Interpublic Group revamping mobile marketing practice across agencies
By Dan Butcher
September 1, 2010
What will become of Ansible?
Interpublic Group of Companies Inc., owner of UM, McCann Worldwide, Initiative, Draftfcb and Mullen, is redefining its mobile marketing practice starting with major surgery on Ansible Mobile.
Rumors have been swirling about the possible dissolution of Ansible, a New York-based mobile marketing ad agency that uses Velti’s proprietary services and mobile marketing technology to work with brands, advertising agencies and content providers in all markets worldwide. But what is fact and what is fiction?
“On a broad level, we’re looking to completely enhance and redefine our mobile marketing practice, and that’s starting with Ansible,” said Joe Benarroch, vice president of global corporate affairs at IPG’s Mediabrands Ventures, New York. “Ansible has our full support and it isn’t going anywhere for the time being, but there is a big task ahead.
“We’re not dissolving it by any means, as mobile is a very important capability for us,” he said. “Velti will still have connections and partnerships [with IPG], but I can’t talk about that right now because they are still being defined.”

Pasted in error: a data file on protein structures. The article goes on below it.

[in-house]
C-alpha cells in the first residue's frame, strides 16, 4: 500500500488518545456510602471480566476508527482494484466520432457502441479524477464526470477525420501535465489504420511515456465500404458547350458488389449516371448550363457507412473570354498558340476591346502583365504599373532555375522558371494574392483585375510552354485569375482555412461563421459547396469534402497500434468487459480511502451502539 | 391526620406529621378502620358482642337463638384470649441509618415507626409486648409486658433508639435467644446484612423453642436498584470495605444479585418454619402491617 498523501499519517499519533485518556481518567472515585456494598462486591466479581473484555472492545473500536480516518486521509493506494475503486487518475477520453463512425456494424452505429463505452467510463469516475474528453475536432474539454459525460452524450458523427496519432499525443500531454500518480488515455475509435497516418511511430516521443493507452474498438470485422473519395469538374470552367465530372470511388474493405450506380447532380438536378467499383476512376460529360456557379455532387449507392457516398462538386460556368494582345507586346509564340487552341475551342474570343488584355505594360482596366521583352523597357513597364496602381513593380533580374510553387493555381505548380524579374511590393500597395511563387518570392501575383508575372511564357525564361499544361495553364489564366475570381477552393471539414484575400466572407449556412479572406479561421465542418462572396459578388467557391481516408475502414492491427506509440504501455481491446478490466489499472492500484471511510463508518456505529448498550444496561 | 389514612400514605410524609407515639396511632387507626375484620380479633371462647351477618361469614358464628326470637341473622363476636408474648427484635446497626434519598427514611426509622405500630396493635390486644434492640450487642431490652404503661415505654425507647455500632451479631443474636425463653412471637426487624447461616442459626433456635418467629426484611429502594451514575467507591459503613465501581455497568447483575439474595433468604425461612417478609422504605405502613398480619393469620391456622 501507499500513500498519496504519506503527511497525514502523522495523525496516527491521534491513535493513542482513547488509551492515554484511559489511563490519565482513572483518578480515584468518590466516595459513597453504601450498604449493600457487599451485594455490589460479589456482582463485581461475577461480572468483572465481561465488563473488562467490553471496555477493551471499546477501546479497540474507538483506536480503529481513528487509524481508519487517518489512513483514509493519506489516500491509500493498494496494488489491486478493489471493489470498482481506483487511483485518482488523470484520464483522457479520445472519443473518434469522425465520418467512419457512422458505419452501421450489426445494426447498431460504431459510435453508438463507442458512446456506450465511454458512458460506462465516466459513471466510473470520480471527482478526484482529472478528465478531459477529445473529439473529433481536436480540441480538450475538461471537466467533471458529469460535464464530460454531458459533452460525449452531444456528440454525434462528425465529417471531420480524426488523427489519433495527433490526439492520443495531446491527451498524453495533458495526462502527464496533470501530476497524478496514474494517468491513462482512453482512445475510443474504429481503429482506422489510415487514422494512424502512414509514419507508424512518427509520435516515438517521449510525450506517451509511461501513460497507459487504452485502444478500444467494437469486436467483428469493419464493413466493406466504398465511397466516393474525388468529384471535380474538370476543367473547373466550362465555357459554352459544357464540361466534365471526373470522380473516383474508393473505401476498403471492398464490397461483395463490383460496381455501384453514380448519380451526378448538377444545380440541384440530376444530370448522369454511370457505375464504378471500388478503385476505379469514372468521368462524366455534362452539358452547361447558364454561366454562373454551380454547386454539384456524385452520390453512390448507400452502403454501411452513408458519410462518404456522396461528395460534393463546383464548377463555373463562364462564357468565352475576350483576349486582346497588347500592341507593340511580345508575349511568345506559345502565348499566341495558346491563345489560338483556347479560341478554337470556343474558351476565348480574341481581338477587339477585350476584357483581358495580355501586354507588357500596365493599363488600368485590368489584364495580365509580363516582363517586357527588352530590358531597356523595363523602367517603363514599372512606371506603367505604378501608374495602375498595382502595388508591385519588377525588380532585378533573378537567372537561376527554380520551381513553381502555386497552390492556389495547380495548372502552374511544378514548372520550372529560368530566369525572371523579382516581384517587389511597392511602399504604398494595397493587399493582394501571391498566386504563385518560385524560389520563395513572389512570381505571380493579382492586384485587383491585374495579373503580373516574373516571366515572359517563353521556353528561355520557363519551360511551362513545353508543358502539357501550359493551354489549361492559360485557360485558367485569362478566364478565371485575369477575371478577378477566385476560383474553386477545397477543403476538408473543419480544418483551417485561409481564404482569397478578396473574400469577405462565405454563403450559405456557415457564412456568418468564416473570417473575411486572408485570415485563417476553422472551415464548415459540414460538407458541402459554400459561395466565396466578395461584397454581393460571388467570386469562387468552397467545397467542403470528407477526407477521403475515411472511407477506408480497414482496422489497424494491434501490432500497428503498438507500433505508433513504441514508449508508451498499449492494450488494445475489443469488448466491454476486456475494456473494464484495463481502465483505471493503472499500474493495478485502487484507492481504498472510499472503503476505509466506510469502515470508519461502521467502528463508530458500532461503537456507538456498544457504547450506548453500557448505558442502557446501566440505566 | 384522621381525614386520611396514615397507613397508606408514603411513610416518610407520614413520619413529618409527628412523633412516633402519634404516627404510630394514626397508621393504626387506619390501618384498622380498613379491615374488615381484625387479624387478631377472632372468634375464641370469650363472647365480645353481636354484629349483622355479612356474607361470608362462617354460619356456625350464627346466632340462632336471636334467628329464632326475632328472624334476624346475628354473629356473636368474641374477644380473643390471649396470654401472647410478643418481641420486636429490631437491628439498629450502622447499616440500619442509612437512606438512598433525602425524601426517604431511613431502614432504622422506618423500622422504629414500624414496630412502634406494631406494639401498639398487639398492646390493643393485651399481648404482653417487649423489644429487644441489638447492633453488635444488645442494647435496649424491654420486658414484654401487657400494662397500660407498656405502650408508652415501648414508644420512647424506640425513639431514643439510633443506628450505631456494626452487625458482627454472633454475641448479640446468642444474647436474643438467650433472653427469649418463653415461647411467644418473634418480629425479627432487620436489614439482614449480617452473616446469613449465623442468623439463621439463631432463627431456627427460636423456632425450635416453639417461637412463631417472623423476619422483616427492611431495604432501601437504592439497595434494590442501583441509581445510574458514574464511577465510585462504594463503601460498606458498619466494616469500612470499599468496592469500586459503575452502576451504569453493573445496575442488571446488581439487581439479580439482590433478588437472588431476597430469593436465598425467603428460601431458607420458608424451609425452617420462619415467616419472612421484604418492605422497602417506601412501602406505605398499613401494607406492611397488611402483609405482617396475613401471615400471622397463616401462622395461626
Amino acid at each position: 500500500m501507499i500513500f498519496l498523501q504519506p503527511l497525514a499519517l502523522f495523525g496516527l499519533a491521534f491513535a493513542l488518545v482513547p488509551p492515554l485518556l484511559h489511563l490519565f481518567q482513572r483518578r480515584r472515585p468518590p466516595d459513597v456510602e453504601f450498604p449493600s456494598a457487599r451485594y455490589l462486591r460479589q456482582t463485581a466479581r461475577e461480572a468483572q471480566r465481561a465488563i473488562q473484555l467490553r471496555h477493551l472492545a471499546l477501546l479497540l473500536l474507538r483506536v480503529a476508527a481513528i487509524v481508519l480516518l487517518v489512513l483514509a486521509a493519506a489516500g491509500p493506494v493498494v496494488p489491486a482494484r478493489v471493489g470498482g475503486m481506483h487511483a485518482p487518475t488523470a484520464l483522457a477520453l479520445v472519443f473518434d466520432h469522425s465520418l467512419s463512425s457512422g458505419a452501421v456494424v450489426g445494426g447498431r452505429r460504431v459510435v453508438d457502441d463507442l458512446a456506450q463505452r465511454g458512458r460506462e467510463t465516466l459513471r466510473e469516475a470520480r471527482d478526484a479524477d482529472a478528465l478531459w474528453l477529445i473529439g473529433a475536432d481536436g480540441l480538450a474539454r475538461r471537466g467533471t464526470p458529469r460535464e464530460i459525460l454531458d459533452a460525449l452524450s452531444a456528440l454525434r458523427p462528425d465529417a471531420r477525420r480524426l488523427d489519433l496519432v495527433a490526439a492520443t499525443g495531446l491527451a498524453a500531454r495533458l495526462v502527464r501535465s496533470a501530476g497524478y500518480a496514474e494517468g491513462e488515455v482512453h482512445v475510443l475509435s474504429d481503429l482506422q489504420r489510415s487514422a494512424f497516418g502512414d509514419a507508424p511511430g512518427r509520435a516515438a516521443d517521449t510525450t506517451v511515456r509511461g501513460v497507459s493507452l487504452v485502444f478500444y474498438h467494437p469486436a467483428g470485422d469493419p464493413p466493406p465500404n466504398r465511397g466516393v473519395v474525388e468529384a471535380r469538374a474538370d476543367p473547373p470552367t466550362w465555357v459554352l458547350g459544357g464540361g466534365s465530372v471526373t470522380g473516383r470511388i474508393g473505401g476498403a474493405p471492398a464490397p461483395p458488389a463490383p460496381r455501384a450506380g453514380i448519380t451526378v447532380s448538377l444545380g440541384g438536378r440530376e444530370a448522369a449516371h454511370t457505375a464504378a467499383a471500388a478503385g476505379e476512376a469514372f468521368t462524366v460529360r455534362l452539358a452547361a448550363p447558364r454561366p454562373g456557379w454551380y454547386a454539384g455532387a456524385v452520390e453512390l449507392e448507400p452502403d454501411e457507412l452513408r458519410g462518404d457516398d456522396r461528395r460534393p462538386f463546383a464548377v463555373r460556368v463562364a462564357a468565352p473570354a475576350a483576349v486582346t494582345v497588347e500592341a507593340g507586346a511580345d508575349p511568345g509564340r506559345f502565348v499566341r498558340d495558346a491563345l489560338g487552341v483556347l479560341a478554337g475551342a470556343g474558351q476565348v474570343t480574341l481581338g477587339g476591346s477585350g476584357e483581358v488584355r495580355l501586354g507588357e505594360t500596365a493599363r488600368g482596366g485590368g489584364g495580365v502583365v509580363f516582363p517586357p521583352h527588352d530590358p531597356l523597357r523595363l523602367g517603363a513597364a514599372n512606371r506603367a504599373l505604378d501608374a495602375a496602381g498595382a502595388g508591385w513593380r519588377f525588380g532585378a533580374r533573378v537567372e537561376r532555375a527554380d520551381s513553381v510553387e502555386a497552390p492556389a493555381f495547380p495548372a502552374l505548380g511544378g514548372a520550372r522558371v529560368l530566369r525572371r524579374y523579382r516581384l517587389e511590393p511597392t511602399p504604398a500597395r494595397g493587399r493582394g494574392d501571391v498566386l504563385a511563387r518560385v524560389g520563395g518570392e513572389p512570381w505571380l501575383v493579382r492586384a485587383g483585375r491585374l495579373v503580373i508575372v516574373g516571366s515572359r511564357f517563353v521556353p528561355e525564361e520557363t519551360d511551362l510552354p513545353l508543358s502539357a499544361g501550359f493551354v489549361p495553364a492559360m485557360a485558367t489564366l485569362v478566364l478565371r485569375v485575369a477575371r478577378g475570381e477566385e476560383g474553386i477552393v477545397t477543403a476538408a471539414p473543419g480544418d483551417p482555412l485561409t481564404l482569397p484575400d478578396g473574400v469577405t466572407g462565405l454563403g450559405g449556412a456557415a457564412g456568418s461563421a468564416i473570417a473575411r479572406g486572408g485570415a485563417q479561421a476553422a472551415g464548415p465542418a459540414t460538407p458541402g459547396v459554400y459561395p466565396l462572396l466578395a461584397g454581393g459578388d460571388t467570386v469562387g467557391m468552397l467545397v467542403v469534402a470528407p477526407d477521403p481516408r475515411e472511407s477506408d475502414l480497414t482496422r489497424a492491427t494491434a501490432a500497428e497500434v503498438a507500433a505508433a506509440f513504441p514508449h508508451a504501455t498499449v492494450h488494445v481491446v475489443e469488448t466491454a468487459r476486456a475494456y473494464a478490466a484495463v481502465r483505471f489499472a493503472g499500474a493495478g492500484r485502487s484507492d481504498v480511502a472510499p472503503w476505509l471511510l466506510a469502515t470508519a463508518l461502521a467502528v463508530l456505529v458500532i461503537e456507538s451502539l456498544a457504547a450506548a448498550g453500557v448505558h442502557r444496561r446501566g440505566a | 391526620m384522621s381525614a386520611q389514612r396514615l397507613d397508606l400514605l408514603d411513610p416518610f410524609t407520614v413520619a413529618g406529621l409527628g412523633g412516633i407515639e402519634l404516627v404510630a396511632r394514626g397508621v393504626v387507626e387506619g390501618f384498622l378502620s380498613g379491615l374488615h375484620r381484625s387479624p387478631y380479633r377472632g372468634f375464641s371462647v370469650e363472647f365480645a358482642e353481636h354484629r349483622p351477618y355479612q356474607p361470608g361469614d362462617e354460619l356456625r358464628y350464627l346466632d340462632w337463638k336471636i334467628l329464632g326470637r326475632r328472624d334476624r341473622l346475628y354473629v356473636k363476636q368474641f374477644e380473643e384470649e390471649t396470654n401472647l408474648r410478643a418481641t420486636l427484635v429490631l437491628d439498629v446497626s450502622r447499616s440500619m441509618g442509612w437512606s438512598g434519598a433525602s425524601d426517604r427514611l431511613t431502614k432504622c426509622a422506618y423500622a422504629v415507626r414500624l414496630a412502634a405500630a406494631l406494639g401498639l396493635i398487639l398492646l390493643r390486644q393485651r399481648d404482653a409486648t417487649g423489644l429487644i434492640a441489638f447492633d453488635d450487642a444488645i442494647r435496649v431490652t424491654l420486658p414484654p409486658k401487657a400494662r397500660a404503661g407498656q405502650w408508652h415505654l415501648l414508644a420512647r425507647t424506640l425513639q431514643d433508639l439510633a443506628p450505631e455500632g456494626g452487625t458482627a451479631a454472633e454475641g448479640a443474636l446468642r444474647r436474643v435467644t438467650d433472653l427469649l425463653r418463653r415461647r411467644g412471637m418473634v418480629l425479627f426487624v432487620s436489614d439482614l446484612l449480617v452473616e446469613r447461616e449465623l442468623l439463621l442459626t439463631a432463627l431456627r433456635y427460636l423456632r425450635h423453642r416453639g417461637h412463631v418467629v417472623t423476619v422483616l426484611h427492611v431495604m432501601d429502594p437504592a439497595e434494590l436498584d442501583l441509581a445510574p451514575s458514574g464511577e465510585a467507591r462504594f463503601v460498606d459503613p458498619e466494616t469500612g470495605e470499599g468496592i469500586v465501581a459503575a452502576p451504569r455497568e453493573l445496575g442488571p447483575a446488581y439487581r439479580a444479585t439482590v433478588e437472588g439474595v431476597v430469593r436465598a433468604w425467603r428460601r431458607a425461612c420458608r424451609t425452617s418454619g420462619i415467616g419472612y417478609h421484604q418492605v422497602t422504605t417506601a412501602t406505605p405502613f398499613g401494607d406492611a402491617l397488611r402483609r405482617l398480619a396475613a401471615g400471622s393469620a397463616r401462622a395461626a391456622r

IPG is one of the “Big Four” global advertising holding companies. The other three are Omnicom, WPP and Publicis.
Ansible’s fate hanging in the balance
Initiative and UM are IPG’s flagship agencies, offering a full-range of capabilities. Aside from those two, there are 15 specialty services that are more niche in delivery.
IPG combined Ansible Mobile and the 14 other niche agencies to form a group that is overseen by Matt Freeman, CEO of Mediabrands Ventures.
Ansible launched in 2008 as a joint venture between IPG and Velti, but it has apparently not been the cash cow it was expected to be.
And so, with mobile increasingly on brands’ radar and mobile spend growing, a restructuring is in order.
“We’re looking at all of those venture groups, of which Ansible is officially a part under the Mediabrands umbrella,” Mr. Benarroch said. “We’re working across the board to redefine what our mobile capabilities are.